We met Dean in front of the Mount Vernon Inn and drove through the property in a large van with a couple additional vehicles trailing behind. Right near the Inn was the main visitor entrance which is a large gate called the Texas Gate. The gate was installed in 1899 with donations from Texas school children. Where the gate is located now was the end of the trolley line, and the original station is now part of the Mount Vernon Inn. It was popular for people to travel there on the trolley to buy eggs and fresh produce which were sold in the area. We then passed the original firehouse. Mount Vernon had been visited by Henry Ford in 1923, and he was impressed with the property except he felt that they did not have appropriate fire suppression. He supplied a fire engine which was upgraded in 1936 and was used for many years even up until the point that Dean started working there – 1969.
Our first stop was at the West Gate which was the original entrance. From the gate you have a view to the mansion house which is a mile away. The drive to the house was not direct but wove into the forest and out to clearings showing glimpses of the house as visitors approached. Dean described how Washington wanted to only use living hedges, grown from hawthorn, blackberry, and other prickly shrubs, to separate areas or keep out livestock. He would also use fallen timbers but did not wish to cut live trees. The current forest is 100-120 years old, so not from Washington’s time. From numerous large storms trees have been lost – many in the 1920s. They are currently battling the deer who eat all the new saplings or acorns and so there is little regeneration of the forest. Dean also stated that many of the fields which Washington used were also protected by ditches which were dug by his slaves.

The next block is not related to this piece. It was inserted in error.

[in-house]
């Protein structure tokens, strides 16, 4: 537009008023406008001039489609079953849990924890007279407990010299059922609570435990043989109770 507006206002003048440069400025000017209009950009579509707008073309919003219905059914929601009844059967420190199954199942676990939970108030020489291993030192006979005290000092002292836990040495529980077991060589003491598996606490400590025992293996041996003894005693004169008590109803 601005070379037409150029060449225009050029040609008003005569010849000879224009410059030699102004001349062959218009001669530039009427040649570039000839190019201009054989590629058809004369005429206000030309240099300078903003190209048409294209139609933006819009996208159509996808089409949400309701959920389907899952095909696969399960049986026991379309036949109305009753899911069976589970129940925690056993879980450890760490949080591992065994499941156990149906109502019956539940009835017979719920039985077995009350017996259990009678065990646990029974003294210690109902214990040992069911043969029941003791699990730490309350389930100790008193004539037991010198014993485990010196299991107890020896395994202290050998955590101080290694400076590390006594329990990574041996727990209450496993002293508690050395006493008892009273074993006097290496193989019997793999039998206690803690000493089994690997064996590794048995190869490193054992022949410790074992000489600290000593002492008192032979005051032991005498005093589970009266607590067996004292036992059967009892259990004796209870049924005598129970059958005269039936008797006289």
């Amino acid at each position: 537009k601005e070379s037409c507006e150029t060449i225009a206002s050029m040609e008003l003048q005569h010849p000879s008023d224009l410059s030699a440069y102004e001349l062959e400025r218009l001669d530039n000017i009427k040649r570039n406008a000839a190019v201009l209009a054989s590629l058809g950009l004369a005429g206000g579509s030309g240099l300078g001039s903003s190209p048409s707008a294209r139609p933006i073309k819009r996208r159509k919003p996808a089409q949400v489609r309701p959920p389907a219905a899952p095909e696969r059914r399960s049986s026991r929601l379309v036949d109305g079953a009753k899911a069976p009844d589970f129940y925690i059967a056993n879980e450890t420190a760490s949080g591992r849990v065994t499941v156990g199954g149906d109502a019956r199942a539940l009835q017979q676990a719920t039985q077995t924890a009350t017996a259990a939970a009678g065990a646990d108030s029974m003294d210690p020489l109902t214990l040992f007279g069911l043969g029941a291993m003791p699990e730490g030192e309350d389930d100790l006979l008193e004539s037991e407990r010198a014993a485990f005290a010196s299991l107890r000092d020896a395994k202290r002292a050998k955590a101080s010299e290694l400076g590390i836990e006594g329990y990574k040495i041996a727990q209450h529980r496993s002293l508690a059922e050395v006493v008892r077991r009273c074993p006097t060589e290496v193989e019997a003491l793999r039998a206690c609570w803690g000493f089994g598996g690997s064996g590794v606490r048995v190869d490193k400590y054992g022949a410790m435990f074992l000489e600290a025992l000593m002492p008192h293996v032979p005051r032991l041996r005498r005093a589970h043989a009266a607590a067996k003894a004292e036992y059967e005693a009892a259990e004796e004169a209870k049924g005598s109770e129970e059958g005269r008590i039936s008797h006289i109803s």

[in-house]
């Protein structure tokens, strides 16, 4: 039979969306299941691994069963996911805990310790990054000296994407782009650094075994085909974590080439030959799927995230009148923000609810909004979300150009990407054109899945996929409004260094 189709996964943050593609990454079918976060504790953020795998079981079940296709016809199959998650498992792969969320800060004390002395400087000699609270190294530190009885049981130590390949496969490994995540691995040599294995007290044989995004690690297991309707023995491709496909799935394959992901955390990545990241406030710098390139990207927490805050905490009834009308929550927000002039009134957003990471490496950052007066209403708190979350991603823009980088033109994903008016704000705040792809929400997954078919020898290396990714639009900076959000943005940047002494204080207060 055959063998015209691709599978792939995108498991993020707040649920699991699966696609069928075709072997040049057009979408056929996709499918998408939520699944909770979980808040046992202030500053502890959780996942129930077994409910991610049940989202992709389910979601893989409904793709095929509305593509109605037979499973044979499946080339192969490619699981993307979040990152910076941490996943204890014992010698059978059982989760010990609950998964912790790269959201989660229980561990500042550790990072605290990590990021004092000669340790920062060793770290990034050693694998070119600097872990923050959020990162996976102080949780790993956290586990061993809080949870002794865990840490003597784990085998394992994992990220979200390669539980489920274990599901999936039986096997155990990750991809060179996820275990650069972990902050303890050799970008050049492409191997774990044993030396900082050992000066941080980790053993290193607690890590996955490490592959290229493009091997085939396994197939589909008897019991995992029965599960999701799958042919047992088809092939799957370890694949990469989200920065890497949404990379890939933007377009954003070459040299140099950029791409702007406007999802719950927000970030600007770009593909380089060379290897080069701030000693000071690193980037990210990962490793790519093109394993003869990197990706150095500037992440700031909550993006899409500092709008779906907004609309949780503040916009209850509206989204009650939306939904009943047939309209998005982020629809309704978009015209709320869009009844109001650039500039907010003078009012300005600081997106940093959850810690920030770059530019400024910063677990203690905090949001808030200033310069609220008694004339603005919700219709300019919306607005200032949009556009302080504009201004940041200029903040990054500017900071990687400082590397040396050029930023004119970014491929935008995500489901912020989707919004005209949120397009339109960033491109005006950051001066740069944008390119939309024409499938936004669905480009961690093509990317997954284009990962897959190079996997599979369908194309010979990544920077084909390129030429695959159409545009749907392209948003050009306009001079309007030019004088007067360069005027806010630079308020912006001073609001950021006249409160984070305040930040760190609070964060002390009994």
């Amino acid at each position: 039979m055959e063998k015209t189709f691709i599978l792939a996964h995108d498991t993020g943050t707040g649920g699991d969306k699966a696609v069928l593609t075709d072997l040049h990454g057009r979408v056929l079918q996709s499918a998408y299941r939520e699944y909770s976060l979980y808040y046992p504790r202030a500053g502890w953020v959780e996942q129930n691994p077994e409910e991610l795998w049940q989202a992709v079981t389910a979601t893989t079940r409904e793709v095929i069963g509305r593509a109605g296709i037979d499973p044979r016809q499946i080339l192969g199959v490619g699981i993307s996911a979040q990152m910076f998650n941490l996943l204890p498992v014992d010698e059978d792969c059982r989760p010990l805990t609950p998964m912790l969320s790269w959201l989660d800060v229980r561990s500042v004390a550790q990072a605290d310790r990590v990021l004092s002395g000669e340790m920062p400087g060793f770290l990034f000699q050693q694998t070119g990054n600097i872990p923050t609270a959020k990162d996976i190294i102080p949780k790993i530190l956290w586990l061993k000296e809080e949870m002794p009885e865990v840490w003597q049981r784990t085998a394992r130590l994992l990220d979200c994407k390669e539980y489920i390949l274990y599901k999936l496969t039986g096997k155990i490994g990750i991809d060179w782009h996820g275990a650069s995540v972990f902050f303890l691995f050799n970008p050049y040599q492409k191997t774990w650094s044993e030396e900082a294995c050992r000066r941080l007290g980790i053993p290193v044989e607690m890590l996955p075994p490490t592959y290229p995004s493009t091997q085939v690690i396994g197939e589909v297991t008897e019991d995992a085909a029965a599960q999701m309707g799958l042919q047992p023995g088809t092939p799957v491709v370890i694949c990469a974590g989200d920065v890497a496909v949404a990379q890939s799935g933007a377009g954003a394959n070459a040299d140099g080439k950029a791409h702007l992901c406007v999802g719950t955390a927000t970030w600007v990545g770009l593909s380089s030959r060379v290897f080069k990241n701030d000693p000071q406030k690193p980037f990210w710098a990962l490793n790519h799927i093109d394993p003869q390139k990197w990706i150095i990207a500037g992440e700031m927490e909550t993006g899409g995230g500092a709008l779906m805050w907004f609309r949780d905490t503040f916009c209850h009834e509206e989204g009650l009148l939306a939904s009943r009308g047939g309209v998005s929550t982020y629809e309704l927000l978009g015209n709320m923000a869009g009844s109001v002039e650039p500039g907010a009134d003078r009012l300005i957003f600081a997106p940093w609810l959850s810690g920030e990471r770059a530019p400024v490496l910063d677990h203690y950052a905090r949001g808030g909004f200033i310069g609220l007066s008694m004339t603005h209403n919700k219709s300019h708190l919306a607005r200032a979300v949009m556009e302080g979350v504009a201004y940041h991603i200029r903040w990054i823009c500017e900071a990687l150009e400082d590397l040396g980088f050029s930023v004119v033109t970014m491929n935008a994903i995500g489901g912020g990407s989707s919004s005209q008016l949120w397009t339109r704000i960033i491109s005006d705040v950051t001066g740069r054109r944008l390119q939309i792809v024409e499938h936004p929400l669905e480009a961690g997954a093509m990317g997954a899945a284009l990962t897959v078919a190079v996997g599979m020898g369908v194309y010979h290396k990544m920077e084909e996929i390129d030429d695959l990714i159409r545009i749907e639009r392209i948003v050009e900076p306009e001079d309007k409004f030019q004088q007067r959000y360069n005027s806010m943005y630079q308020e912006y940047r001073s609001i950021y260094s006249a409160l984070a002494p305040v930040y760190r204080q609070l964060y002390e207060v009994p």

Dean then led us into the center part of the circular drive where he explained that many of the current trees were not there originally. Washington was a student of Batty Langley who taught the Naturalistic movement which was a change from the formal gardens of Europe. He recommended placing trees so that a stroll outside always had some amount of shade. Washington would gather seeds from the trees on the property and plant them among a serpentine path up to the house. For more information on this Dean recommended Founding Gardeners by Andrea Wolf. There are a few original trees still on the property near where we were standing - two Tulip Poplars and a Hemlock. These are expected to die soon in which case the area will look more like it was at Washington’s time with less mature trees.